…it can only mean one thing: our gospel reading is the story of the Transfiguration. When I hear the word “transfiguration these days, Professor McGonagallimage appearing as a cat outside the Dursley home in the first Harry Potter book is the image that comes to mind. As fantastic as transfiguration is in the wizarding world, it may be easier for us to imagine that what happened on the mountaintop with Jesus.

Readings for the week can be found here. This year we get Luke’s version; eight days after Peter proclaims that he “gets” who Jesus is, he ascends to the mountaintop with Jesus, James, and John, where he and his compatriots are “weighed down with sleep” while Jesus meets Moses and Elijah. When the three amigos awake, they see a transformed Jesus, alight with the glory of God and in the presence of the prophets, and Peter  immediately suggests erecting dwellings for the three. But after God speaks, instructing the disciples to listen to Jesus, Peter, James, and John descend from the mountain and tell no one what they’ve seen.b0c9e-transfiguration3

 One commentator refers to the Transfiguration Sunday as a “major Christological festival” For Peter, James, and John the transfiguration should have served as a clear and definitive sign of Jesus’ true identity – God’s son, the Messiah, the Chosen One. Yet after descending from the mountaintop, rather than than loudly proclaiming this to the crowds, or even sharing it with the other disicples, they tell no one what they’ve seen,

One thing I’ve been pondering is what marks a major “Christological event” in our own lives? When and how do we recognize Jesus for who he was and is? How are we changed by our encounters with him? Are we ever overly transfigured, marked by our encounters with the holy in such a way that it is obvious to others? (Thinking here, too, 0f Moses’ shining face after his time with God on the mountain in our Hebrew scripture reading.)37c80-transfiguration2bmosaic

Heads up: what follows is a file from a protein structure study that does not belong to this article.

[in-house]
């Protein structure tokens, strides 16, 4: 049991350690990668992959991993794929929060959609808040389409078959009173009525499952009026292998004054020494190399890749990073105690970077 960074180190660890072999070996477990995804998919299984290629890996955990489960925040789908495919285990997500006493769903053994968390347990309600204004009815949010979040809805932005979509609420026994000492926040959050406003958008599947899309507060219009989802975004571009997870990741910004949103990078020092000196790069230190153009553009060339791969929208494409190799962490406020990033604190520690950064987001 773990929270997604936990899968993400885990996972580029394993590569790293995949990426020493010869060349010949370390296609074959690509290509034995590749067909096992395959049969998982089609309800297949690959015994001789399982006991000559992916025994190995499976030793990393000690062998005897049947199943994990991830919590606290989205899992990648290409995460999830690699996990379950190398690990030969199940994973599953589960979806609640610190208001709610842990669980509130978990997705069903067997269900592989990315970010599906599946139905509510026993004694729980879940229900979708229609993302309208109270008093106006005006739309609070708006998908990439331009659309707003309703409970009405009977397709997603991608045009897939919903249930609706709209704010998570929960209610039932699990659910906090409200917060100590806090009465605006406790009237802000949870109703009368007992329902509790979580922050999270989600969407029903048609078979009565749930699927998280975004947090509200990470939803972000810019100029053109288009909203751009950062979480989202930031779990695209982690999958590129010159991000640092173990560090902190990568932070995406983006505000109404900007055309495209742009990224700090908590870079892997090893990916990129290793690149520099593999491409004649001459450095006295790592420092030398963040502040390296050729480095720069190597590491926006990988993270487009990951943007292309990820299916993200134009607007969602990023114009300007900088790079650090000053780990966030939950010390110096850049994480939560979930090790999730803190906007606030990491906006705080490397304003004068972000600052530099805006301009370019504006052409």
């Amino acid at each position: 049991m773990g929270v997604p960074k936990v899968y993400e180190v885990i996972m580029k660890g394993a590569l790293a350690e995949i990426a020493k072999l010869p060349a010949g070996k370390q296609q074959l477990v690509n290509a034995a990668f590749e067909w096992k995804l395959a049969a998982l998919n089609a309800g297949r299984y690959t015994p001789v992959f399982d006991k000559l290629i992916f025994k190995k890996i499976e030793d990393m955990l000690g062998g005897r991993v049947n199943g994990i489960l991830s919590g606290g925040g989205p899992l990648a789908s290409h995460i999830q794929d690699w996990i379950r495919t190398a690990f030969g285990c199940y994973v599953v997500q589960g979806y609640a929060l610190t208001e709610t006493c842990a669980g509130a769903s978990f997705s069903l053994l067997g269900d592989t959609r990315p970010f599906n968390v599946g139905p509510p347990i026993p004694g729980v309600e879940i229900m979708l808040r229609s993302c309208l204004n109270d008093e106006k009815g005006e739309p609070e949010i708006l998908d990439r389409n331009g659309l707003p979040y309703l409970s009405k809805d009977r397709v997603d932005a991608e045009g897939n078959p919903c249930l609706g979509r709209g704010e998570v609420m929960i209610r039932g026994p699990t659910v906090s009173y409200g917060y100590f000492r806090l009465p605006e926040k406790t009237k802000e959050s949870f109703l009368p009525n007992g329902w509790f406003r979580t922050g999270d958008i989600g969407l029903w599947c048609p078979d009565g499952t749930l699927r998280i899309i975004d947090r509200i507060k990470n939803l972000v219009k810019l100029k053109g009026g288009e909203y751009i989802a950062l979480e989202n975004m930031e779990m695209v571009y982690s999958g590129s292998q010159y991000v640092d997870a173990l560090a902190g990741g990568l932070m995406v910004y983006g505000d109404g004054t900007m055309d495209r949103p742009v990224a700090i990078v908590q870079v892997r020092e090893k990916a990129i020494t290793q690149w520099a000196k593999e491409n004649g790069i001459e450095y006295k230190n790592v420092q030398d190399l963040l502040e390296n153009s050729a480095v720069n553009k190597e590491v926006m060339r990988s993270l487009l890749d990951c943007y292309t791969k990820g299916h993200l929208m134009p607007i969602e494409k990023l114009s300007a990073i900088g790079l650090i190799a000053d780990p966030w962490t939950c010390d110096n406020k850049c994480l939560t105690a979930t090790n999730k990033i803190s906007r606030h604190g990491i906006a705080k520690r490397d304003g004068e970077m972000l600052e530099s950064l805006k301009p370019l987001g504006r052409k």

Another preaching tack I’ve used for this Sunday is to talk about why we hear about the transfiguration every year this time. Could it be that seeing Jesus in his full glory, hearing God’s words confirming his, identiy, being instructed to listen to him is just what we need to bolster us as we move into the long, dark days of Lent, and the unremitting journey to Jerusalem and the cross?

If the whole notion of transfiguration is more than you can deal with this year, the lectionary gives us the option to include the healing story that follows. Jesus’ disciples had been asked to heal the boy, but had  failed. Jesus seems to show his very human nature as he expresses some frustration; nonetheless he casts out the demon to the astonishment of the crowd. What, if any, is the relationship between Jesus’s experience on the mountain and this healing? Mountaintop experiences, as wonderful and transformative as they can be, are fleeting, and the needs of the world soon press upon us once more. How might we connect the two?

Rich readings this week – where are they calling you? Are you setting the stage for Lent? Or winding up the Epiphany season some other way? Bring your questions, your ponderings, and your inspiration, and join the discussion!


RevGalBlogPals encourages you to share our blog posts via email or social media. We do not grant permission to cut-and-paste prayers and articles without a link back. For permission to use material in paper publications, please email revgalblogpals at gmail dot com.



12 thoughts on “Revised Common Lectionary ~ If it’s last Epiphany…